His black ebony hair is of Hollywood trim and his golden tan speaks of days on white beaches under blue sky. But his brown eyes are blood shot and red rimmed, surrounded by dark un-unsleeping skin. Over the chipped porcelain bowl against which he is leaning, a cracked mirror hangs by a thread of string. He cannot look at himself in it.
He has lied to an endless stream of young girls and creditors, though not as often as he has lied to his parents. But in their honest loving eyes he felt shame that they knew he lied; telling them the same lies over the phone did not make them feel like smaller, lesser lies. He neither phones nor visits them anymore.
So he stands there, reckless and wrecked, and when he shaves he looks only at the flesh the razor cuts against, because he cannot bear to look into his eyes and see the liar staring back at him.
Outside, the rain falls.
Laura looked into the coffee cup, the bitter liquid reflecting the harsh neon lights of the unsleeping city, wondering if a city that never sleeps is afraid of its dreams. Young girls come here - from small towns you have probably never heard of - all the time, tempted by the city’s promise of dreams coming true.
She stared out of the window and up to the sky, hidden by the unsleeping city’s unnatural light, and missed home; she prayed. It started to rain outside and she smiled, remembering that the rain falls on tilled earth and growing shoots back home, feeding and nurturing them, refreshing the earth. A young man, high on something, fell against her on the way past her seat, jolting her from her thoughts with his laugh of injected hysteria.
She was beginning to doubt she had heard the Lord correctly. Why had He asked her to stay a day in this place when what she wanted was to go straight home from college and feel the free wind on her face?
The door of the café opened and she looked up. His ebony hair was of Hollywood trim; young women might turn their heads as he walked past, but what she saw was the young man she had known in high school, who had been gifted intellectually, who had disappeared a few weeks after his girl friend had killed herself. The father had later been arrested for molesting her and her young sister.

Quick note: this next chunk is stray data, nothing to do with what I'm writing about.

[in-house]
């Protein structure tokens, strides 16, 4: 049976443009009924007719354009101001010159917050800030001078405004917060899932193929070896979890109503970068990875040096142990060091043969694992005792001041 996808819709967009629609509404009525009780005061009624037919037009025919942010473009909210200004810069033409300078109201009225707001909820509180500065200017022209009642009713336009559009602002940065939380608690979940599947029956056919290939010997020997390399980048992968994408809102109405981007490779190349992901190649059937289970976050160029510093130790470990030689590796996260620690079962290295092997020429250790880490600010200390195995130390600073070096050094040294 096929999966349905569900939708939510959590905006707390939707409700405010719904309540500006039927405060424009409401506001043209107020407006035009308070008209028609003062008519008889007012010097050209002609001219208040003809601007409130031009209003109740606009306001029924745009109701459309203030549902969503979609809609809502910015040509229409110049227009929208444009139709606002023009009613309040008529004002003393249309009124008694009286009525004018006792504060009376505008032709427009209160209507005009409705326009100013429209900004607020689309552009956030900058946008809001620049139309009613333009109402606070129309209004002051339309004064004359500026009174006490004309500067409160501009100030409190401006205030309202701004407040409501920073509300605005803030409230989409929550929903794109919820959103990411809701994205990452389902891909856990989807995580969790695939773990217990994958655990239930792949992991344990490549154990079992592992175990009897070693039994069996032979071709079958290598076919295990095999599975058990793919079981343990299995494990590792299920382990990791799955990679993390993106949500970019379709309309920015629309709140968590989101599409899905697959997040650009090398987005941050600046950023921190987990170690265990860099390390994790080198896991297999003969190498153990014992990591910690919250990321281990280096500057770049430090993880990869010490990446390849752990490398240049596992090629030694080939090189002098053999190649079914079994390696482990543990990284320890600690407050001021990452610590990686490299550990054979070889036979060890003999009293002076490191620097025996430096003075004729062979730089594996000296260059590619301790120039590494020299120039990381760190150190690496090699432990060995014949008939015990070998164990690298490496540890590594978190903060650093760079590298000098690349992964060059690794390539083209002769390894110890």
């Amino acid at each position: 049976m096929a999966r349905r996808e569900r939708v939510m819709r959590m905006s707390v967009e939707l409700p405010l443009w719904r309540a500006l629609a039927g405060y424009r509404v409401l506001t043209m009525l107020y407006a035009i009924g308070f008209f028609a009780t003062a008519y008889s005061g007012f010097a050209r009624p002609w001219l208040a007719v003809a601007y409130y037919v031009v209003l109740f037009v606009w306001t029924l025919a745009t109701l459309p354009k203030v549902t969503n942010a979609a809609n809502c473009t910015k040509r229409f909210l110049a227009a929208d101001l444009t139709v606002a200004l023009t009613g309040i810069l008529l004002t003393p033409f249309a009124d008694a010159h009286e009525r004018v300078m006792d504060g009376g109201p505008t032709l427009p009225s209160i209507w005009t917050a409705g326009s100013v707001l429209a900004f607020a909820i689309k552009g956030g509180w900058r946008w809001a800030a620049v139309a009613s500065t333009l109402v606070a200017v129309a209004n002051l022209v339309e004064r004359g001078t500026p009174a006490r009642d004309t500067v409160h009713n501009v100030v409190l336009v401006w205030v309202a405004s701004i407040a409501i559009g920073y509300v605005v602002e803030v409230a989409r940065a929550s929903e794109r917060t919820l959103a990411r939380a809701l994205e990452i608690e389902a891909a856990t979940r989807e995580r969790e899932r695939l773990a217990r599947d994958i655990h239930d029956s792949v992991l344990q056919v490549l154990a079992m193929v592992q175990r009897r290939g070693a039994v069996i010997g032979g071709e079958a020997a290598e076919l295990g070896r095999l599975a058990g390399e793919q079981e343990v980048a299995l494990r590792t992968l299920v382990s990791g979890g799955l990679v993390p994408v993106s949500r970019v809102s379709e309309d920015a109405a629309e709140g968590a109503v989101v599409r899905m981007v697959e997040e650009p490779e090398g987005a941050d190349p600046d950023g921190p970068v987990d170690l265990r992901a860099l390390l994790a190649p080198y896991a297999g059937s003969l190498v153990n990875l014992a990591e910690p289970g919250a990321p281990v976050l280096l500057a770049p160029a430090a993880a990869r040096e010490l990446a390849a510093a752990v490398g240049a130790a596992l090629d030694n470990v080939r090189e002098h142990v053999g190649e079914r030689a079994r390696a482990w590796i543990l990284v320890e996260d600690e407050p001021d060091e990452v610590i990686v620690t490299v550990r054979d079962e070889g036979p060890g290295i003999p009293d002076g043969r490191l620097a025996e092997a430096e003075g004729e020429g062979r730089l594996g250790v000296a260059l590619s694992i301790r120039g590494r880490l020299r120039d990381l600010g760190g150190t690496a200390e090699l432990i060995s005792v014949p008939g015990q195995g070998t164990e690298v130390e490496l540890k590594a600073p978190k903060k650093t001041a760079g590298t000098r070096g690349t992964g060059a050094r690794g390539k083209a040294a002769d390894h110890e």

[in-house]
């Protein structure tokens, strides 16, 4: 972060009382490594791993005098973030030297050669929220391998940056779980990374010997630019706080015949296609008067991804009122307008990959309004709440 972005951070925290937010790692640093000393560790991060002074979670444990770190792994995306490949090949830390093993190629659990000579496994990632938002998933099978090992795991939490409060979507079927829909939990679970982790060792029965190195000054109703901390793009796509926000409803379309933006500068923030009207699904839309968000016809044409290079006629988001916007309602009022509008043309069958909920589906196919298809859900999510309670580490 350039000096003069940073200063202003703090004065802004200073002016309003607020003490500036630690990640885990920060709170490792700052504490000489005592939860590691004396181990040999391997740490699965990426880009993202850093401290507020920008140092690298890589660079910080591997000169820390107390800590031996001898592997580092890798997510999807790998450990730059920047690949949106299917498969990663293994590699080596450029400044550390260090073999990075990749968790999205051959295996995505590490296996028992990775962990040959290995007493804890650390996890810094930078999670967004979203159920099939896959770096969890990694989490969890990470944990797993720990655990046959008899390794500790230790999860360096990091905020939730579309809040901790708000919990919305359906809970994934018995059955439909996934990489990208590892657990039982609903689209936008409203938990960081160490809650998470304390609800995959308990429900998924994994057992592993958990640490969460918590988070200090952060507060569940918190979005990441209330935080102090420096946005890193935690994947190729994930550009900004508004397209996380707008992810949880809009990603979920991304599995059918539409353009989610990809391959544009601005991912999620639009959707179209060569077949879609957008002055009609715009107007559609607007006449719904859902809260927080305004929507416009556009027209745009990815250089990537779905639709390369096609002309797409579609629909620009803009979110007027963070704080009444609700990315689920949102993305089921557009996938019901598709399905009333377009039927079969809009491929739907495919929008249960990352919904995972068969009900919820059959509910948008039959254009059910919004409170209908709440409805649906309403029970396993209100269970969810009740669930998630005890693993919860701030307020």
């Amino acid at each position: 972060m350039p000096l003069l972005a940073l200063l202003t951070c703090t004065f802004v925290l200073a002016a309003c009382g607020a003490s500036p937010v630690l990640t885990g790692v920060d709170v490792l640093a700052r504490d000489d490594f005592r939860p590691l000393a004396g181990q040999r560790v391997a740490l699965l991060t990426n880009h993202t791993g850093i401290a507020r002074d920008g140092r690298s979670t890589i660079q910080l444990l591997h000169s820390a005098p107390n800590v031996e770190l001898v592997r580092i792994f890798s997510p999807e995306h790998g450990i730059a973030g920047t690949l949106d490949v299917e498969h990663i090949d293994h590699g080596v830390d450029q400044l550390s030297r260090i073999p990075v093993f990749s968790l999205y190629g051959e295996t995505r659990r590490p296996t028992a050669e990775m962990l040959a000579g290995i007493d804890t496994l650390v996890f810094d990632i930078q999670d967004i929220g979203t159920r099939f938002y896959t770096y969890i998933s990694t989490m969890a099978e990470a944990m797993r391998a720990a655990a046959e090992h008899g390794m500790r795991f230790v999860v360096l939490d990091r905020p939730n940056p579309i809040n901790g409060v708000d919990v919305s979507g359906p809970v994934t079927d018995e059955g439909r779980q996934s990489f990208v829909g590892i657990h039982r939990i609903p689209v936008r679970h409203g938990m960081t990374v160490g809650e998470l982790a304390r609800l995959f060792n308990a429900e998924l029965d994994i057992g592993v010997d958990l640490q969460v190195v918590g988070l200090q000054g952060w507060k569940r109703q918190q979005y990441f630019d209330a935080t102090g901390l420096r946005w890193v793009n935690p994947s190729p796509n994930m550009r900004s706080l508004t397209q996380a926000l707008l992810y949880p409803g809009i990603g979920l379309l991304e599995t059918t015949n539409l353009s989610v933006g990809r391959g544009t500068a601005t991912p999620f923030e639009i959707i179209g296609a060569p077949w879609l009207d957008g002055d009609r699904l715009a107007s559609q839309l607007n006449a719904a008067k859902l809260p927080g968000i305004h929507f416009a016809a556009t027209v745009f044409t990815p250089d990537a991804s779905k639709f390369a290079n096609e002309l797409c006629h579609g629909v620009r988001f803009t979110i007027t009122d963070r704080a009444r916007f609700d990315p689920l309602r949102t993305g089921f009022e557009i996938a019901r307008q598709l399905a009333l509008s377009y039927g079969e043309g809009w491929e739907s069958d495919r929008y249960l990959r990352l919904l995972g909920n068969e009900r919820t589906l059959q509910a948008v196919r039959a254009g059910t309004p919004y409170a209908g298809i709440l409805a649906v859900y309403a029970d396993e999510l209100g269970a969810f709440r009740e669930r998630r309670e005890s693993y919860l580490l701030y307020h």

The unresolved pain, grief and guilt was etched as deeply on his face now, as it had been when Laura had last seen him 3 years previously. He turned, and she saw him flinch in recognition, but the Lord was giving her the chance to reach out to a grieving heart. She rose from her seat.
‘Tom!’ she called, walking towards him. ‘This is a surprise – how are you?’
Tom. When had he last been called that by anyone other than his parents? In this city his name was Todd; then he saw that it was Laura, the sweet kid from back home who had told him that he was in her prayers after Susie died. He remembered she was the only one who had been easy to be around, recalled how ironic that had seemed. His friends always seemed to be judging him, yet the Christian girl who read her bible in the refectory had been the least judgemental of anyone he knew. He smiled at her; they sat down together at the table and began to chat as though the three years had never happened.
She saw straight through his lies of course and ashamed of himself, he stopped talking.
‘It still hurts doesn’t it?’ asked Laura gently.
‘Yes,’ said Tom, and realised the relief it was to speak that now after all this time. He looked at her.
‘And you’ve been trying to destroy yourself ever since,’ said Laura. Her voice was as he remembered, soft and without judgement.
Then Tom felt the tears threatening to flow, the buried pain and hurt desperate to escape.
Gently Laura stood, drew him up and led him out of the café so that the salty tears flowed with the rain down his face as she whispered wonderful words about a great and unending love that would forgive him and heal him if he would allow it.
Laura lifted her hand to his cheeks and stroked away a tear.
‘Tears wash everything clean,’ she whispered.
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